Review Article

Subterranean ants: summary and perspectives on field sampling methods, with notes on diversity and ecology (Hymenoptera: Formicidae)

Wong, M.K.L. & Guénard, B.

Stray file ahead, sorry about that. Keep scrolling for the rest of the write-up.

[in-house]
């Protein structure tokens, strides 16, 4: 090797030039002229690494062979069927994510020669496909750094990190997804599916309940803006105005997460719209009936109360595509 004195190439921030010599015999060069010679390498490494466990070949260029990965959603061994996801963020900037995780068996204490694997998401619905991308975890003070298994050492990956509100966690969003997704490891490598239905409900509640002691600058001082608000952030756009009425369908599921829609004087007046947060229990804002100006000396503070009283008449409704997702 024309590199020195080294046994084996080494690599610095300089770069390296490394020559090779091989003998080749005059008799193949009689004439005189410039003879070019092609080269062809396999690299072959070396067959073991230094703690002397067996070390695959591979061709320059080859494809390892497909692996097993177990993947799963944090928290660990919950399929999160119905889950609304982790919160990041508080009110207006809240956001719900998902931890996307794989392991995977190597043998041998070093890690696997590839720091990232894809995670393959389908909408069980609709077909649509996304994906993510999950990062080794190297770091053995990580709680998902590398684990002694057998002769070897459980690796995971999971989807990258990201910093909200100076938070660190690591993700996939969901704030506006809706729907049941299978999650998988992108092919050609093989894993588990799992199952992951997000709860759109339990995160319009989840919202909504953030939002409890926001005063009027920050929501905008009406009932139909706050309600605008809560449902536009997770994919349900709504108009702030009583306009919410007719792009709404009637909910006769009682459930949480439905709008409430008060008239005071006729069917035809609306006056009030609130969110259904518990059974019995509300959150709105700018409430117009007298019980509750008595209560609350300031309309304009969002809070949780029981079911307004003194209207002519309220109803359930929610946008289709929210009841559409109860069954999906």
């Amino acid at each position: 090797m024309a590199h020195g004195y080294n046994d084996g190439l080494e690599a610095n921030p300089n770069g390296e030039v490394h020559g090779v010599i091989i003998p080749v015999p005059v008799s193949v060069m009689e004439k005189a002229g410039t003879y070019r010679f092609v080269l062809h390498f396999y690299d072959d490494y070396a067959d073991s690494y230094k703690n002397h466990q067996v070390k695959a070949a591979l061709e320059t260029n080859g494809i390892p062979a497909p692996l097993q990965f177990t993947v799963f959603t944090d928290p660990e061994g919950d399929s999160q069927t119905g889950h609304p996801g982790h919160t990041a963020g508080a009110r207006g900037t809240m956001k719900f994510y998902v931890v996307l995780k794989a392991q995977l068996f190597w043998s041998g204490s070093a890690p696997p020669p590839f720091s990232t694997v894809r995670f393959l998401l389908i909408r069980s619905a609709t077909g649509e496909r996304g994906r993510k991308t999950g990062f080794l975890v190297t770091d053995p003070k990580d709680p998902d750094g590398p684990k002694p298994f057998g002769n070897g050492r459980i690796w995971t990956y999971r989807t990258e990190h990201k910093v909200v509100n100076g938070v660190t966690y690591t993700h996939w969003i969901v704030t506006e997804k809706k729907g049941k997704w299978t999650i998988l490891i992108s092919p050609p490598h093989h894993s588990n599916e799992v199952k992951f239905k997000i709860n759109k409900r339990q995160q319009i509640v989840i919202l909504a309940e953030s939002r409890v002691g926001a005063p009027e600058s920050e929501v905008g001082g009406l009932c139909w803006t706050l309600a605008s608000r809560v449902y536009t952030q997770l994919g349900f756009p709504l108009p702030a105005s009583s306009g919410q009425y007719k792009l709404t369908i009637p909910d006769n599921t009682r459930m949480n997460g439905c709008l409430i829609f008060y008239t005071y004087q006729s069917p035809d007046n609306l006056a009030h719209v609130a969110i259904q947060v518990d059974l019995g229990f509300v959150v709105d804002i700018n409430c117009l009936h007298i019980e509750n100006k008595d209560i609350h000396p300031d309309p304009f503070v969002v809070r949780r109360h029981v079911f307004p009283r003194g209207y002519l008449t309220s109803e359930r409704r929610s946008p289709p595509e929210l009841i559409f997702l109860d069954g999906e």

Abstract: Soil organisms represent a key component of most ecosystems, and their study must rely on efficient and standardized methods. In ants, subterranean assemblages are perceived as distinct from those of other strata (e.g., ground surface or canopy ants) and as such deserve particular attention – the value of which has recently been acknowledged in research on ant evolution, systematics, and ecology. In this review, we first compile information on the variety of available field methods for studying subterranean ants and comparatively evaluate their usage. Next, we summarise the taxonomic and ecological diversity of subterranean ants. Finally, we propose future avenues for enhancing knowledge on the biology of these species. We identify seven techniques for sampling subterranean ants, which are categorized under three main methodological approaches: Subterranean Baiting, Soil Sampling, and Direct Sampling. Although subterranean sampling methods are specifically tailored to overcome the logistical challenges of collecting ants from within soil, in general they share similar limitations and sources of bias with conventional sampling methods like leaf litter sampling, surface baiting, and pitfall traps. For example, both subterranean and conventional sampling methods are limited by the amount of time and labour required, and their results may be biased by the exclusion of some species when particular sampling periods or baits are used. In contrast, the usage of subterranean sampling methods can result in the discovery of rare hypogaeic species (e.g., species of Leptanilla Emery, 1870, Leptanilloides Mann, 1923, and Oxyepoecus Santschi, 1926) as well as unique ecological relationships (e.g., seasonal variation in species richness of subterranean ant communities) and life histories (e.g., distinct foraging patterns of hypogaeic Dorylinae species) that are still poorly understood. Studies show that subterranean ants form a diverse (up to 113 species) and distinct community (up to 44% uniqueness) in comparison with ants collected from higher strata. Systematic subterranean sampling has been used on five continents; however, the distribution and intensity of sampling varies greatly among studies, with most effort concentrated in the Neotropics, while the majority of biomes, such as tropical grasslands and moist forests, remain largely under-sampled. Future studies should address the current under-sampling of subterranean ants by employing standardized and improved methods within the framework of pursuing new research questions. For example, many areas pertaining to the ants' activity patterns, trophic ecology, and contributions to ecosystem function deserve further study. To rapidly advance knowledge on subterranean ants, systematic soil sampling may be employed in comparative diversity assessments across biogeographic and environmental gradients, while alternative field methods such as subterranean baiting could be useful for investigating important aspects of the ants' behaviour and ecology.

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